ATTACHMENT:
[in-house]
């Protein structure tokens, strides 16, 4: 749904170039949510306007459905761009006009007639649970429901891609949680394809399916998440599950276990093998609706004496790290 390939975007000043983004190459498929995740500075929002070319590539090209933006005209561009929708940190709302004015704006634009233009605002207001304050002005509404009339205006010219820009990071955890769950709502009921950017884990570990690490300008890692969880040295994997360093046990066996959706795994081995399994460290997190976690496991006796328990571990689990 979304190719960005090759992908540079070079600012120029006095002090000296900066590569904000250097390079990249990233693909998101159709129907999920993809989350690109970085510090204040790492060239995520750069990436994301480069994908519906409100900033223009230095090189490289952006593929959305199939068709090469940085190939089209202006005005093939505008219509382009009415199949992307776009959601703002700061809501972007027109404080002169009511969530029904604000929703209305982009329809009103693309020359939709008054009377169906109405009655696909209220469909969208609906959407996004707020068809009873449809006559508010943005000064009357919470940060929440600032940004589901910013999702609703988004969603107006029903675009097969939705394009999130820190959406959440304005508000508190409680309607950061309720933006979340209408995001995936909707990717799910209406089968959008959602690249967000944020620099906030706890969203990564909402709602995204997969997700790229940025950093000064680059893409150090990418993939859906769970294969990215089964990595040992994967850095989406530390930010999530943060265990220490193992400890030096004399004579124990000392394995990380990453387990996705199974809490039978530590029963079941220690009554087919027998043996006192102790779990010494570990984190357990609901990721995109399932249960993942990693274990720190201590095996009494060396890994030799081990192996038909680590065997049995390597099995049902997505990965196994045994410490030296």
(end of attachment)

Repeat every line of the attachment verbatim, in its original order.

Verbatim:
[in-house]
């Protein structure tokens, strides 16, 4: 749904170039949510306007459905761009006009007639649970429901891609949680394809399916998440599950276990093998609706004496790290 390939975007000043983004190459498929995740500075929002070319590539090209933006005209561009929708940190709302004015704006634009233009605002207001304050002005509404009339205006010219820009990071955890769950709502009921950017884990570990690490300008890692969880040295994997360093046990066996959706795994081995399994460290997190976690496991006796328990571990689990 979304190719960005090759992908540079070079600012120029006095002090000296900066590569904000250097390079990249990233693909998101159709129907999920993809989350690109970085510090204040790492060239995520750069990436994301480069994908519906409100900033223009230095090189490289952006593929959305199939068709090469940085190939089209202006005005093939505008219509382009009415199949992307776009959601703002700061809501972007027109404080002169009511969530029904604000929703209305982009329809009103693309020359939709008054009377169906109405009655696909209220469909969208609906959407996004707020068809009873449809006559508010943005000064009357919470940060929440600032940004589901910013999702609703988004969603107006029903675009097969939705394009999130820190959406959440304005508000508190409680309607950061309720933006979340209408995001995936909707990717799910209406089968959008959602690249967000944020620099906030706890969203990564909402709602995204997969997700790229940025950093000064680059893409150090990418993939859906769970294969990215089964990595040992994967850095989406530390930010999530943060265990220490193992400890030096004399004579124990000392394995990380990453387990996705199974809490039978530590029963079941220690009554087919027998043996006192102790779990010494570990984190357990609901990721995109399932249960993942990693274990720190201590095996009494060396890994030799081990192996038909680590065997049995390597099995049902997505990965196994045994410490030296």